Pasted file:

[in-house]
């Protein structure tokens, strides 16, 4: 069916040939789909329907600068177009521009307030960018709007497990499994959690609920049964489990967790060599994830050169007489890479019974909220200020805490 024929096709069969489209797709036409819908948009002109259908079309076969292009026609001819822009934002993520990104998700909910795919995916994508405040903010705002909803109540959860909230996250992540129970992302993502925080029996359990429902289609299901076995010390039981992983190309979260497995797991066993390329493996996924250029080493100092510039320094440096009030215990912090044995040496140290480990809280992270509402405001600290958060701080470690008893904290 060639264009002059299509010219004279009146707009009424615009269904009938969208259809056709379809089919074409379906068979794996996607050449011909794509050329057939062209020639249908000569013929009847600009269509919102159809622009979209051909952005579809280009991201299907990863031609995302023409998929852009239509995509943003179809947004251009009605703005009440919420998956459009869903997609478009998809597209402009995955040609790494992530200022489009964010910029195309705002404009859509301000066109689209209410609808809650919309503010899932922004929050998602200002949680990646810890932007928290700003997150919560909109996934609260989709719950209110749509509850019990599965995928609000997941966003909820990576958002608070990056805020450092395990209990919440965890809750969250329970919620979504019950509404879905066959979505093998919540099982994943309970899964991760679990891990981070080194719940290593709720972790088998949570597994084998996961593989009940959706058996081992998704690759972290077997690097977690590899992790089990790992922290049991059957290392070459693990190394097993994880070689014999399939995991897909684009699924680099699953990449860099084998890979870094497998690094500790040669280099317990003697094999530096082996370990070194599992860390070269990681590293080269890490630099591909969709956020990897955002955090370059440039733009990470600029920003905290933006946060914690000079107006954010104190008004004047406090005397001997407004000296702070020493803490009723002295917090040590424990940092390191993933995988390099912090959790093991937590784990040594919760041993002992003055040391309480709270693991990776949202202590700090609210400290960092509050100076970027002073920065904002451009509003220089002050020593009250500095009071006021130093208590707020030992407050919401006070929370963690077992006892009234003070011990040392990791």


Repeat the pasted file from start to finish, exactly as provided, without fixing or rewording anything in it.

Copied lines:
[in-house]
């Protein structure tokens, strides 16, 4: 069916040939789909329907600068177009521009307030960018709007497990499994959690609920049964489990967790060599994830050169007489890479019974909220200020805490 024929096709069969489209797709036409819908948009002109259908079309076969292009026609001819822009934002993520990104998700909910795919995916994508405040903010705002909803109540959860909230996250992540129970992302993502925080029996359990429902289609299901076995010390039981992983190309979260497995797991066993390329493996996924250029080493100092510039320094440096009030215990912090044995040496140290480990809280992270509402405001600290958060701080470690008893904290 060639264009002059299509010219004279009146707009009424615009269904009938969208259809056709379809089919074409379906068979794996996607050449011909794509050329057939062209020639249908000569013929009847600009269509919102159809622009979209051909952005579809280009991201299907990863031609995302023409998929852009239509995509943003179809947004251009009605703005009440919420998956459009869903997609478009998809597209402009995955040609790494992530200022489009964010910029195309705002404009859509301000066109689209209410609808809650919309503010899932922004929050998602200002949680990646810890932007928290700003997150919560909109996934609260989709719950209110749509509850019990599965995928609000997941966003909820990576958002608070990056805020450092395990209990919440965890809750969250329970919620979504019950509404879905066959979505093998919540099982994943309970899964991760679990891990981070080194719940290593709720972790088998949570597994084998996961593989009940959706058996081992998704690759972290077997690097977690590899992790089990790992922290049991059957290392070459693990190394097993994880070689014999399939995991897909684009699924680099699953990449860099084998890979870094497998690094500790040669280099317990003697094999530096082996370990070194599992860390070269990681590293080269890490630099591909969709956020990897955002955090370059440039733009990470600029920003905290933006946060914690000079107006954010104190008004004047406090005397001997407004000296702070020493803490009723002295917090040590424990940092390191993933995988390099912090959790093991937590784990040594919760041993002992003055040391309480709270693991990776949202202590700090609210400290960092509050100076970027002073920065904002451009509003220089002050020593009250500095009071006021130093208590707020030992407050919401006070929370963690077992006892009234003070011990040392990791």